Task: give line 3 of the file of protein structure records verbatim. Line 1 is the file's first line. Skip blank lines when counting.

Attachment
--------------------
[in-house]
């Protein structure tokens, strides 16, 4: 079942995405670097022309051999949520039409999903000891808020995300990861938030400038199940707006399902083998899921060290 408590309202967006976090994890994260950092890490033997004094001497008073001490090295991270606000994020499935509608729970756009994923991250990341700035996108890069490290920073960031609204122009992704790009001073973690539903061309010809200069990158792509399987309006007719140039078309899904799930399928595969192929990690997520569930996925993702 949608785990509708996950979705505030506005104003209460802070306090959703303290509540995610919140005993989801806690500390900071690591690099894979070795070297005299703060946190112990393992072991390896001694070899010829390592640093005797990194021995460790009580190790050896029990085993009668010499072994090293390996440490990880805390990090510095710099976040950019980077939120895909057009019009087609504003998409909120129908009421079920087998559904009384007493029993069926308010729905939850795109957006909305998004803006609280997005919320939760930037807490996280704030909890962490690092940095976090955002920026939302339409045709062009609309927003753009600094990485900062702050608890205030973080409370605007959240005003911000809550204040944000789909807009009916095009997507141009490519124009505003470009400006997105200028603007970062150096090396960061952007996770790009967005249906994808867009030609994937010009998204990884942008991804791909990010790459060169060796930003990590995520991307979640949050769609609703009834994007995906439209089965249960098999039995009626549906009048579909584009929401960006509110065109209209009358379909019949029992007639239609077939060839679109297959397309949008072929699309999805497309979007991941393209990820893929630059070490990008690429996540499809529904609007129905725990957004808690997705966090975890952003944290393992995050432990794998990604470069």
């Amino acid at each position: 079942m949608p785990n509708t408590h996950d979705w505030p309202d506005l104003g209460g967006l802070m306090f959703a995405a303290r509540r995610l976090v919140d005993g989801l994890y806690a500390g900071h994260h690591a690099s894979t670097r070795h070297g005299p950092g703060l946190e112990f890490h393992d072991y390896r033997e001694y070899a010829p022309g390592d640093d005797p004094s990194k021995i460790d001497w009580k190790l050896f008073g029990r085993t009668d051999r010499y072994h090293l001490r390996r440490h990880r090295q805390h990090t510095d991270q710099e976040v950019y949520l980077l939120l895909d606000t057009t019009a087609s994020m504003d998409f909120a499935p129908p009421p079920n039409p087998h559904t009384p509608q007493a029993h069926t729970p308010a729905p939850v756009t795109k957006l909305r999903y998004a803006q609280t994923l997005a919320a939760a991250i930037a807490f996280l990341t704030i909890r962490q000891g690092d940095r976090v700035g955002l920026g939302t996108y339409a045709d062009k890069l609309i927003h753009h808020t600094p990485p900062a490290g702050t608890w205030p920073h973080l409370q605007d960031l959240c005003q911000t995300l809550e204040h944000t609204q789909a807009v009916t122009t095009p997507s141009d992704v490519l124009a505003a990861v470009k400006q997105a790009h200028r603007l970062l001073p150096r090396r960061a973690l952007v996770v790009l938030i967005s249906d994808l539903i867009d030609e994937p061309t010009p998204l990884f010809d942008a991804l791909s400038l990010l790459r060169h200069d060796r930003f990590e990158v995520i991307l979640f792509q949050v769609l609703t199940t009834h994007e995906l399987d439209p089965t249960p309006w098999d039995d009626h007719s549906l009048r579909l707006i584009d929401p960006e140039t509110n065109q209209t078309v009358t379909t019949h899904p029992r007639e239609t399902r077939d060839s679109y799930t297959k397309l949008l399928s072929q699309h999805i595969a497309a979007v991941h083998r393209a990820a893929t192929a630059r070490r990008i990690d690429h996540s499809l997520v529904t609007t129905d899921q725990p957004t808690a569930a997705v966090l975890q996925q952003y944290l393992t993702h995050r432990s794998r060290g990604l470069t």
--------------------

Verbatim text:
């Amino acid at each position: 079942m949608p785990n509708t408590h996950d979705w505030p309202d506005l104003g209460g967006l802070m306090f959703a995405a303290r509540r995610l976090v919140d005993g989801l994890y806690a500390g900071h994260h690591a690099s894979t670097r070795h070297g005299p950092g703060l946190e112990f890490h393992d072991y390896r033997e001694y070899a010829p022309g390592d640093d005797p004094s990194k021995i460790d001497w009580k190790l050896f008073g029990r085993t009668d051999r010499y072994h090293l001490r390996r440490h990880r090295q805390h990090t510095d991270q710099e976040v950019y949520l980077l939120l895909d606000t057009t019009a087609s994020m504003d998409f909120a499935p129908p009421p079920n039409p087998h559904t009384p509608q007493a029993h069926t729970p308010a729905p939850v756009t795109k957006l909305r999903y998004a803006q609280t994923l997005a919320a939760a991250i930037a807490f996280l990341t704030i909890r962490q000891g690092d940095r976090v700035g955002l920026g939302t996108y339409a045709d062009k890069l609309i927003h753009h808020t600094p990485p900062a490290g702050t608890w205030p920073h973080l409370q605007d960031l959240c005003q911000t995300l809550e204040h944000t609204q789909a807009v009916t122009t095009p997507s141009d992704v490519l124009a505003a990861v470009k400006q997105a790009h200028r603007l970062l001073p150096r090396r960061a973690l952007v996770v790009l938030i967005s249906d994808l539903i867009d030609e994937p061309t010009p998204l990884f010809d942008a991804l791909s400038l990010l790459r060169h200069d060796r930003f990590e990158v995520i991307l979640f792509q949050v769609l609703t199940t009834h994007e995906l399987d439209p089965t249960p309006w098999d039995d009626h007719s549906l009048r579909l707006i584009d929401p960006e140039t509110n065109q209209t078309v009358t379909t019949h899904p029992r007639e239609t399902r077939d060839s679109y799930t297959k397309l949008l399928s072929q699309h999805i595969a497309a979007v991941h083998r393209a990820a893929t192929a630059r070490r990008i990690d690429h996540s499809l997520v529904t609007t129905d899921q725990p957004t808690a569930a997705v966090l975890q996925q952003y944290l393992t993702h995050r432990s794998r060290g990604l470069t």